Riversdale, an elegant Federal style manor house, was constructed between 1801 and 1807 for Henri Stier, a Flemish aristocrat, and completed by his daughter, Rosalie, and her husband, George Calvert, grandson of the fifth Lord Baltimore. Today, this elegant architectural gem has been restored to reflect the lifestyle of the Calverts in Federal America. Rosalie Calvert’s letters, supplemented by other archival records and archaeology, are used to provide modern-day visitors with a better understanding of the period. The journal of Adam Francis Plummer, an enslaved man owned by the Calverts, provides a rare first-person account of African American life in 19th-century Maryland.
The museum is open to the public for docent-guided tours and for a variety of special events. It also may be rented for weddings, receptions, luncheons, and business meetings. The volunteer Riversdale Historical Society works with Maryland-National Capital Park and Planning Commission staff to preserve the cultural heritage of Riversdale and maintain the mansion as an historic house museum.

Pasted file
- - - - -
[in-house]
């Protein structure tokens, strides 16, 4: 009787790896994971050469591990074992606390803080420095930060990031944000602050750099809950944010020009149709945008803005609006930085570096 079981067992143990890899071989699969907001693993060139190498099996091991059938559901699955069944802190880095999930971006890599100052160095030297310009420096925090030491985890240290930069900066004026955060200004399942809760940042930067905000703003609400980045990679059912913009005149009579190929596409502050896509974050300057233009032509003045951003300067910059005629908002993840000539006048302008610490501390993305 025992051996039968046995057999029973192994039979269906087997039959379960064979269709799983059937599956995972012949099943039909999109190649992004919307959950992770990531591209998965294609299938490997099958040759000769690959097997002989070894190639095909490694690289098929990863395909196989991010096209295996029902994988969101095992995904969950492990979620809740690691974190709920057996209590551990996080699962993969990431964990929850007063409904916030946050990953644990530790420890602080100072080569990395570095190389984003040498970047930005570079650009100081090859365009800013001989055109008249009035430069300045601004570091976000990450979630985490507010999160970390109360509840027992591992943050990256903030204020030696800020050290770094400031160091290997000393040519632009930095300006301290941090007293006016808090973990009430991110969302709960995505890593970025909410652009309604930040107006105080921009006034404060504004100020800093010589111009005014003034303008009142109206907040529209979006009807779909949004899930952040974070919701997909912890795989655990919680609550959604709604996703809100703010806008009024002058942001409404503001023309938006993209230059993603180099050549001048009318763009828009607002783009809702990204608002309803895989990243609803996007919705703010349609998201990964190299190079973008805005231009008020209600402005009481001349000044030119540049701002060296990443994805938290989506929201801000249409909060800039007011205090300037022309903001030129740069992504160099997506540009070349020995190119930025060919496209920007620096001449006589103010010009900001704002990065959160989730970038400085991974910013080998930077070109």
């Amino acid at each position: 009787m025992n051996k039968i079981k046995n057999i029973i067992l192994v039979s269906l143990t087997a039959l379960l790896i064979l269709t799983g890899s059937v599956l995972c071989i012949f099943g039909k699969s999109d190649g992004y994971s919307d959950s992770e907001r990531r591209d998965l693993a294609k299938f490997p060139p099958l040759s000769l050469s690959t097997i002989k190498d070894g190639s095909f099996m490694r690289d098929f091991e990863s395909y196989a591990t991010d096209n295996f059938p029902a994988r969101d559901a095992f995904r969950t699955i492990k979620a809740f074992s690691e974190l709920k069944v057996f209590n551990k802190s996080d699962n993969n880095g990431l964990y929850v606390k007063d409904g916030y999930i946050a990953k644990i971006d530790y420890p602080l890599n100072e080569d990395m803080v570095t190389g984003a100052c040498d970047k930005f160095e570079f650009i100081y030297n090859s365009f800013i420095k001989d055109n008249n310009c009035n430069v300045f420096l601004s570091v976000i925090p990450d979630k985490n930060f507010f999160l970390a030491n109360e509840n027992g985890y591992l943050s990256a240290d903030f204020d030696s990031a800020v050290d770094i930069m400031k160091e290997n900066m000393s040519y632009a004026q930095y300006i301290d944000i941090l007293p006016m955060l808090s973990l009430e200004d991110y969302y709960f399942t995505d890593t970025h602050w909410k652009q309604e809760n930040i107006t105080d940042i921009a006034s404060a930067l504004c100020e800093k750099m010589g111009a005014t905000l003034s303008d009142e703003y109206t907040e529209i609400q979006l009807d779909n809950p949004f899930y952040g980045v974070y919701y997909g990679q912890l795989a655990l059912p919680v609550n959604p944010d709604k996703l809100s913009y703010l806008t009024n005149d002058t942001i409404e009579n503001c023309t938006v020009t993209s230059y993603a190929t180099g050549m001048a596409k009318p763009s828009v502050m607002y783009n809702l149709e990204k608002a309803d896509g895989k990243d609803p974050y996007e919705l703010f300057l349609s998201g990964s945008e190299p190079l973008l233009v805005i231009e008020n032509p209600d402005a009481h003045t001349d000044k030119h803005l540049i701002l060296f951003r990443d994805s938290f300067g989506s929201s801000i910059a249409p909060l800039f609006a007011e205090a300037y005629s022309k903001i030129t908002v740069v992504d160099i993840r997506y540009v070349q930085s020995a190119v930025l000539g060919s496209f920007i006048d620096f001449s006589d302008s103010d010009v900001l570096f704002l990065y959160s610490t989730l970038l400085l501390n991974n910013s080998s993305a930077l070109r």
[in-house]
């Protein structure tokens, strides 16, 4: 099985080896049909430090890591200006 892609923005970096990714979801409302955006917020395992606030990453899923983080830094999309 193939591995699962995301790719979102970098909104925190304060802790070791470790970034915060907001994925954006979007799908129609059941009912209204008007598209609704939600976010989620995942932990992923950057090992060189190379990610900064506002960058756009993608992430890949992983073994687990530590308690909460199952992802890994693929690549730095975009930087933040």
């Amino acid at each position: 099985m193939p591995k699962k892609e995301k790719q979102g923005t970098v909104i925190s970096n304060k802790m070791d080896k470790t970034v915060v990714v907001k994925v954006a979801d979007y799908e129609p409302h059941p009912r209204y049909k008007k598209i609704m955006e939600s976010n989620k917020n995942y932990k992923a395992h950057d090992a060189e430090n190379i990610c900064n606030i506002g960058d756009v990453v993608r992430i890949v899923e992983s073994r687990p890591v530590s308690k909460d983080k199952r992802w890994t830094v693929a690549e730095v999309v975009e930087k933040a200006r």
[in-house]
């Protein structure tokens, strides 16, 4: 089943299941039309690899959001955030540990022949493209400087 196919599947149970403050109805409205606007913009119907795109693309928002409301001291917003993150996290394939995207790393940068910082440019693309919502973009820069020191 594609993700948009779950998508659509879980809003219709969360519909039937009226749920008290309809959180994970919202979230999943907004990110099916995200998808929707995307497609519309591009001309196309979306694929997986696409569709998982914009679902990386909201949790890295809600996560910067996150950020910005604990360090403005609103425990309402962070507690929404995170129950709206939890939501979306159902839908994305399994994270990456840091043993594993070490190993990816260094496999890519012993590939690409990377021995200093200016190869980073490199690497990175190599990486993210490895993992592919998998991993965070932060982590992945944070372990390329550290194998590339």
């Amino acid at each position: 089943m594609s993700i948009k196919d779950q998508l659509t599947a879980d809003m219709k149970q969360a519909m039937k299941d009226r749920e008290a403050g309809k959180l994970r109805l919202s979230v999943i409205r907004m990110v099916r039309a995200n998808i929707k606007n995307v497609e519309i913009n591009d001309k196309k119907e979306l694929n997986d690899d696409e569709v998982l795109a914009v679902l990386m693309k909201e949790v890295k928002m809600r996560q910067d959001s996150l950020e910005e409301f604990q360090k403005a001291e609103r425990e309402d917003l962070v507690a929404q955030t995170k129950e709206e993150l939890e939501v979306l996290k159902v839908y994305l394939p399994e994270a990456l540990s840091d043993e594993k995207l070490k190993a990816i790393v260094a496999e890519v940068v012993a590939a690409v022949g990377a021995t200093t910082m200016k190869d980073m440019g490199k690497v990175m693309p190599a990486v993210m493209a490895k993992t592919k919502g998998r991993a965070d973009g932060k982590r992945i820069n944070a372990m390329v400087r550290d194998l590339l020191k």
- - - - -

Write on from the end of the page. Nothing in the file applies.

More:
Browse the menu bar on the left side of the screen to learn more about the history of Riversdale House and the Stier-Calvert family, to see news about exhibitions and special events, to explore multimedia resources (including videos and an interactive provenance map), to find information for your visit, and details about how you can get involved.